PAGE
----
In correspondence with Becky Miller, she reports that "I have been to the private grave site of your George R. Revell (1818-1892) on Landonville Road in Fairmount. His first wife Martha is buried there with him, but second wife Mary Ford is not (or at least we did not discover her stone). Do you know where she is buried? If not, do you have her vital dates? I have also been to the grave site of your David Revell, father of George R. He was born in 1790 and died 23 June 1871 per the tombstone. I have found errors on tombstones, so if you have a Bible or some family writing to substantiate the April 1871 death date, that would be primary evidence. His will was written in April and probated in July."
She goes on to say "The very well hidden grave site of George R. is overgrown and covered with ivy. If you look online at the 1877 atlas for Potato Neck (sorry don't have URL but search for Mike Hitch or 1877 atlas or link through Shari Handley's Eastern Shore page), you will see about a half inch down from the words Upper Fairmount P.O. to the left a road. At the intersection of that road (now Landonville Road) and the main road down the neck you will see the names Jno H. Ford, D.J. Revell, J.H. Revell and R. Parks. J. (John) H. Revell and D. (David) J. Revellĉare alsoĉsons of David and it's behind where that house was where the graveyard is. Jno H. Ford was George R. Revell's brother-in-law. At this writing I cannot quickly find which Ford Cemetery David Revell is buried in (there are several) and do not recall exactly where in Fairmount it is. I've been cemetery seeking for 12 years and found that in the early stages, while it was just last winter when George R. was discovered."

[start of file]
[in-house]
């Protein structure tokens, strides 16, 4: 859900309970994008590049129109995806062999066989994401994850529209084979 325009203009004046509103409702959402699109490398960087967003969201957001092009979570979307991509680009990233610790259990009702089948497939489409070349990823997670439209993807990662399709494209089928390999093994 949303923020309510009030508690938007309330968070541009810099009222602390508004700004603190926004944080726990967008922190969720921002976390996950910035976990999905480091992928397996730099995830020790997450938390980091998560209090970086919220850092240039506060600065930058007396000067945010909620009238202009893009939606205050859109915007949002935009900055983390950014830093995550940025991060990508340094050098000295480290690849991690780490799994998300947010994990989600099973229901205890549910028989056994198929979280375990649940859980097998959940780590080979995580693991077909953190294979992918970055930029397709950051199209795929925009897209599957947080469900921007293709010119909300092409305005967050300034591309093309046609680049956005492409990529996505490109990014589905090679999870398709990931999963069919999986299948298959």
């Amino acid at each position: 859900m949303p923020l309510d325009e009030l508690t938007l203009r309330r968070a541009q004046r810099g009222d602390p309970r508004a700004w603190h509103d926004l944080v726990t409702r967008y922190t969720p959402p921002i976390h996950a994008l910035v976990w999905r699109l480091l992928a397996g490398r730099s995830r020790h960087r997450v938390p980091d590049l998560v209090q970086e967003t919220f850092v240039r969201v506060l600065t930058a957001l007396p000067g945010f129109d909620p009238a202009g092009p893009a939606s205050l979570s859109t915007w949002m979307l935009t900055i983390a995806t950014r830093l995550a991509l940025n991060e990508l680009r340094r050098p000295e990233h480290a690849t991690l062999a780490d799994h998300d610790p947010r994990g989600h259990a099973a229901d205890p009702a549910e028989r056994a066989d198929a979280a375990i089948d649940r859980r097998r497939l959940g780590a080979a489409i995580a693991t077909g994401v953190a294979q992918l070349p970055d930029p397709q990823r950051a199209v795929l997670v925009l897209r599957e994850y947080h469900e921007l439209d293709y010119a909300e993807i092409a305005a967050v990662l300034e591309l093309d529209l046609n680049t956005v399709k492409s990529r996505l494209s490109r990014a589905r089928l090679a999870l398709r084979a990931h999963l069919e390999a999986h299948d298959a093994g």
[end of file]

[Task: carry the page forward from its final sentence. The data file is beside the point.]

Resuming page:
In 1941 WRR married Mildred Keene (b 1884), a widow of a friend from Seattle. As a young lady she had climbed Mt. Rainier (with John Muir?). Following WRR's death, she moved back to Seattle in the mid '60s and died there in 1975. She was known as "Aunt Mildred" to the Revelle children. She had been a school teacher in Seattle.
In 1904, William Roger Revelle wrote a history of Revelle Family. (Documents relating to this are kept by William R. Revelle II in Evanston.) In January 24, 1906, he became a member of the Sons of the American Revolution. His national SAR registration number was 17814, and his state number was 239. His documentation was a little confused and not entirely consistent. It includes a series of questions published in the Baltimore Sun around 1903. In a response, the editors suggest that Randall Revell had 10,000 acres of land in Somerset County and was born in 1606. His files also include a newspaper clipping from Oct. 21, 1904, describing a publication by Bishop Meade called "Old Churches and Families of Virginia" in which a list of the Huguenot colony at Manokin in 1714 is described. The writer wants to know where to find the list.
Among the documentation is an ad for an "historical narrative and genealogy of the Ely, Stacy, and Revell Families, who founded Trenton, Province of West Jersey, 1678-1683." WRR submitted his 1903 history to this narrative, but his article was originally rejected on the grounds that Randall Revell wasn't related to this branch. The editor later changed his mind and accepted the article. William Roger Revelle bought a copy of the book and gave it to one of his children. (He didn't remember which one.) (The location seems to have been lost.)
An oceanographer and population scientist, Roger was foremost an educator. He took great pride in having helped found the campus of the University of California, San Diego. Much of the bibliographic material about him that is available on the web is produced by UCSD. For an introduction, see Who was Roger Revelle from the University of California, San Diego. For how he became interested in population science, see , Jerome B. Wiesner's recollections. A very thoughtful biography was prepared by his friends Thomas F. Malone, Edward D. Goldberg, and Walter H. Munk for the National Academy of Sciences. A nice photograph and biography are available from the San Diego Historical Society.
The Research Vessel R.V. Roger Revelle was named after Roger Revelle in honor of his contribution to oceanography. It was launched in April of 1995 and went into active service with the Scripps Institution of Oceanography fleet in the fall of 1996.